Tooth Smart Snacks for Kids

August 12, 2014
With the schools going back after the summer holidays, comes, for many parents, the return to preparing packed lunches for their children.  Getting kids to eat a balanced, healthy diet can, for some, be a challenge and trying to provide tasty foods that are also 'tooth kind' can be especially difficult.
There are a number of lunchbox staples that are high in sugars, and if eaten regularly, can lead to tooth decay.  Certain types of bread can be high in sugar (as well as salt) and it is worth checking food labels to find breads with the lowest sugar content.  Wholemeal bread tends to be the best choice when thinking about sandwiches.  Crisps, too, can be a source of hidden sugars.
Yogurts and Smoothies can also be very high in sugar, as can fruit juices.  Some supermarket smoothies can contain up to 7 teaspoons of sugar in a 250ml serving, and while much of the sugar is found to be naturally occuring, these sugars can still have damaging effects on the teeth.

'Tooth kind' snacks include vegetables such as carrot sticks or cucumber, low fat cheese with crackers, eggs, cooked meats and natural popcorn.  Fresh fruit in moderation is also a healthy choice, as the sugars in fresh fruit are not as accessable as they are when fruit is broken down to make a smoothie.

It is very hard to provide snacks for children that are free from, or very low in sugar all the time, and ultimately sugary snacks will be encountered.  The most important things that we, at Jackson and Gillies dental recommend, are:
  • Seek low sugar options when choosing bread, crisps etc.
  • Try to provide children with water to drink as often as possible
  • Save "fun" unhealthy snacks like sweets and chocolate for special treats
  • Encourage sugary foods to be eaten at meal times (the increased saliva will help to clean the mouth and fight decay)
  • Watch out for naturally occuring sugars, especially in healthy snacks such as fruit juice
  • Ensure teeth are brushed twice daily with a fluoride toothpaste suitable for the age of the child 
  • Make sure children attend regularly for dental check-ups to have their dental health regularly reviewed.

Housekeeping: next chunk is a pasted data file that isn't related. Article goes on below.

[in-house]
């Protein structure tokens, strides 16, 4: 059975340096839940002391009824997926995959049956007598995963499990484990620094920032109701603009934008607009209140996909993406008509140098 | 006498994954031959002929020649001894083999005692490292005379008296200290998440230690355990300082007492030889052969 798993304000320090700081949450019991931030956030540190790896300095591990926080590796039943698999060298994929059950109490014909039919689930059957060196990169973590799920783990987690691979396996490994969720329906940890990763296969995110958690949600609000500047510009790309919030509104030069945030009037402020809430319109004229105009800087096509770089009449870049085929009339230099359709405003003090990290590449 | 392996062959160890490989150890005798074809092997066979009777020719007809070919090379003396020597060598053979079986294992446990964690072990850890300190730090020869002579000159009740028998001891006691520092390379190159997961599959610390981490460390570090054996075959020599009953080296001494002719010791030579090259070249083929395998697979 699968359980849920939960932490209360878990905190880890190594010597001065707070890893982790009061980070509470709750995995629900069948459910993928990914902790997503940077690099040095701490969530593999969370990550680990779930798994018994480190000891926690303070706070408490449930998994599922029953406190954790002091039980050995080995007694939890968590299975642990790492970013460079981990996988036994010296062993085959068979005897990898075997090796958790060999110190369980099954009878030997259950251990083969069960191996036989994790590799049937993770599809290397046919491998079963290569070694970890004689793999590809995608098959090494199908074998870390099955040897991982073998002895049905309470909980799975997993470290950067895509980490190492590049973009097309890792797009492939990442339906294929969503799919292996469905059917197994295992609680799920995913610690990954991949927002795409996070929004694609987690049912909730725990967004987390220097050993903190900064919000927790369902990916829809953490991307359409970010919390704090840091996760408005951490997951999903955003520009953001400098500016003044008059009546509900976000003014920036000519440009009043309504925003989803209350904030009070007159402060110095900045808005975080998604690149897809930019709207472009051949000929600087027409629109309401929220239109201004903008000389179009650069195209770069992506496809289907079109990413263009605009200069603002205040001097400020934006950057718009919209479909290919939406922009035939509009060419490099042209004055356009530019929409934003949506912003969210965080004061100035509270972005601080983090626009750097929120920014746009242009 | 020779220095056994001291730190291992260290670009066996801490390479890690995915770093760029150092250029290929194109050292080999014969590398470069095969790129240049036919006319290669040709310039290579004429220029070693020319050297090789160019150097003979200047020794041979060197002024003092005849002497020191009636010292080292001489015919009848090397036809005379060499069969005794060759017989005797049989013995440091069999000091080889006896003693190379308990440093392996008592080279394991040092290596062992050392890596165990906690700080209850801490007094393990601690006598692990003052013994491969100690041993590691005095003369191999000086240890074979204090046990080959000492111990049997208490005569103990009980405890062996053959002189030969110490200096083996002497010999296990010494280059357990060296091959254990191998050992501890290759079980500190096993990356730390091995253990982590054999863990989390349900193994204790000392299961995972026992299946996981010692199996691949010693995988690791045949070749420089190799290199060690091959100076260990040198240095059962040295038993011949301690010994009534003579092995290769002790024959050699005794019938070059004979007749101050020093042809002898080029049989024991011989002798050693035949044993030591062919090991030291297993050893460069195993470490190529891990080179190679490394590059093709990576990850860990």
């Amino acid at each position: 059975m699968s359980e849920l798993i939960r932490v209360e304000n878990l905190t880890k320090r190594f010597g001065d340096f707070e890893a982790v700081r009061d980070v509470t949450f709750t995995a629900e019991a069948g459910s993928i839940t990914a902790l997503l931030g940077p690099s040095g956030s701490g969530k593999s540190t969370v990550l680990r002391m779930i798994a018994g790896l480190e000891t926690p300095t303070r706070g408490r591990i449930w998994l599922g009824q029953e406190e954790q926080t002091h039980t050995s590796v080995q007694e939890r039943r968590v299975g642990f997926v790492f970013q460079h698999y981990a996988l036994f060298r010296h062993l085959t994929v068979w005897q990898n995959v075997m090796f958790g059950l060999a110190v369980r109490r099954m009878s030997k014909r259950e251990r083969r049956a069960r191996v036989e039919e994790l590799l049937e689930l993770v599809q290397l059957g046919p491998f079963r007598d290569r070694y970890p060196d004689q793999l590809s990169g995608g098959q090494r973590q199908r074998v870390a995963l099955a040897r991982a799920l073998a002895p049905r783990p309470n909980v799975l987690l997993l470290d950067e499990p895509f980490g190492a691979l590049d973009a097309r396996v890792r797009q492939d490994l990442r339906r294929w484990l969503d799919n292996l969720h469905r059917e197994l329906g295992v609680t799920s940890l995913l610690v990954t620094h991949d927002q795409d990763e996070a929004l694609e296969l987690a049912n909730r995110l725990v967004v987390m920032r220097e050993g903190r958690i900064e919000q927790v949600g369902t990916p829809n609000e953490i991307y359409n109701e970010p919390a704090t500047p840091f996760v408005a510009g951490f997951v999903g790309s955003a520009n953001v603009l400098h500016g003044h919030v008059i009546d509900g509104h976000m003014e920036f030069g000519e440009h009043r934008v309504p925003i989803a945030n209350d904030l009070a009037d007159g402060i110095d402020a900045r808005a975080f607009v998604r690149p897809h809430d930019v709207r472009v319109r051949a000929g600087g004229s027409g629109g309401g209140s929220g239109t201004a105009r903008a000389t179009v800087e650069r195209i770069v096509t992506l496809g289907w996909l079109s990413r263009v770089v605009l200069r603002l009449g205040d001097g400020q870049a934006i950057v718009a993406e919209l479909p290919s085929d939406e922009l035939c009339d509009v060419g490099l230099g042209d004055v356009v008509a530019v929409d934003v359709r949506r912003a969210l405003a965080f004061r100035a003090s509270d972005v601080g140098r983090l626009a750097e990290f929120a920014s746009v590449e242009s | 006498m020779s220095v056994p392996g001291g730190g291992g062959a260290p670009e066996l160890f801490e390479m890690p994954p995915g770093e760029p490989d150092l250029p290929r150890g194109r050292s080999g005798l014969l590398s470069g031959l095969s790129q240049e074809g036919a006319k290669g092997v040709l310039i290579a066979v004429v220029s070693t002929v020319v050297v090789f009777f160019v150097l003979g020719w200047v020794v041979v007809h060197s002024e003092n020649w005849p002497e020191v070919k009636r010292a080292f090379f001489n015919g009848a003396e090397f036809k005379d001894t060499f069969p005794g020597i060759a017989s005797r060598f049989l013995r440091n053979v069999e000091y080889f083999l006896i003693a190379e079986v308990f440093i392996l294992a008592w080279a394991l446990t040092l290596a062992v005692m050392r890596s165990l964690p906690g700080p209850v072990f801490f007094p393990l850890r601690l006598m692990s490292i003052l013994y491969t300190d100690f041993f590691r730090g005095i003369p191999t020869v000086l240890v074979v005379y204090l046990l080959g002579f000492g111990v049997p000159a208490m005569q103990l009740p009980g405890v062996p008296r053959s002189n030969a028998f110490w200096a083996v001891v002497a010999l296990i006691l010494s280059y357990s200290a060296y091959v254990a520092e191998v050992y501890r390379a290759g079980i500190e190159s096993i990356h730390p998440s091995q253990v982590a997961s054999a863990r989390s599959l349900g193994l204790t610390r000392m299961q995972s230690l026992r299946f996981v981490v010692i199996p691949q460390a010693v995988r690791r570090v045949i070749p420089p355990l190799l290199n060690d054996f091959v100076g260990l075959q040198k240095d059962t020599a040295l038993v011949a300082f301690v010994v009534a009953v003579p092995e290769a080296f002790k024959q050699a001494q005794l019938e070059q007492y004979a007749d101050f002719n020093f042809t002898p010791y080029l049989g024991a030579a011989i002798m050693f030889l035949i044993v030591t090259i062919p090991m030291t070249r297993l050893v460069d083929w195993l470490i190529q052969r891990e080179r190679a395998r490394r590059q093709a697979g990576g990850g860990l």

Dry Mouth - An increasing problem

November 14, 2013
Dry mouth, or xerostomia, is not a disease in itself, however for many people, it can can cause a range of unpleasant symptoms.  The risk of developing this condition tends to increase with age, and can be usually be associated with a change in composition of the saliva or a reduction of the flow rate of saliva.  However, a small number of cases have no identifiable cause.

Causes of Dry Mouth

  • Dehydration
  • Anxiety
  • Mouth breathing - this can cause the mouth to dry out, especially if this occurs at n...

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Would straighter teeth improve your smile?

August 27, 2013
For many adults, the appearance of their teeth can have a big influence on their confidence, their willingness to engage socially, and to smile for photographs.  According to a survey carried out by the British Academy of Cosmetic Dentistry, a third of the population (32%) are concerned by the look of their teeth, and that apporximately one fifth of people (18%) usually conceal their teeth in photos.
Crooked or crowded teeth can be a major cause of unhappiness for people, especially as the tee...
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Don't rinse your mouth after brushing your teeth!!

November 1, 2012

Spit don't rinse is the advice we give to all patients to adopt when brushing their teeth. Put simply, we encourage everyone to brush for 2 minutes with a fluoride toothpaste, and when finished to spit out, but not rinse or drink directly after brushing.
There was a time when the advice was to rinse with water or mouthwash after brushing, to flush out all the plaque, however, the most up to date evidence recommends not rinsing out, so that a film of toothpaste is left on the teeth after brushi...


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Sensitive Teeth

October 23, 2012

As winter approaches, and the weather turns noticeably colder, we find that tooth sensitivity starts to become a more common problem for our patients.  Tooth sensitivity is defined as pain affecting the teeth, usually in response to hot, cold or sweet foods, drinks or air.  The pain is usually sharp in nature, and will in most cases, resolve quickly after the stimulating factor is removed.  Most people will experience some tooth sensitivity, for example, when biting into ice cream, or from dr...


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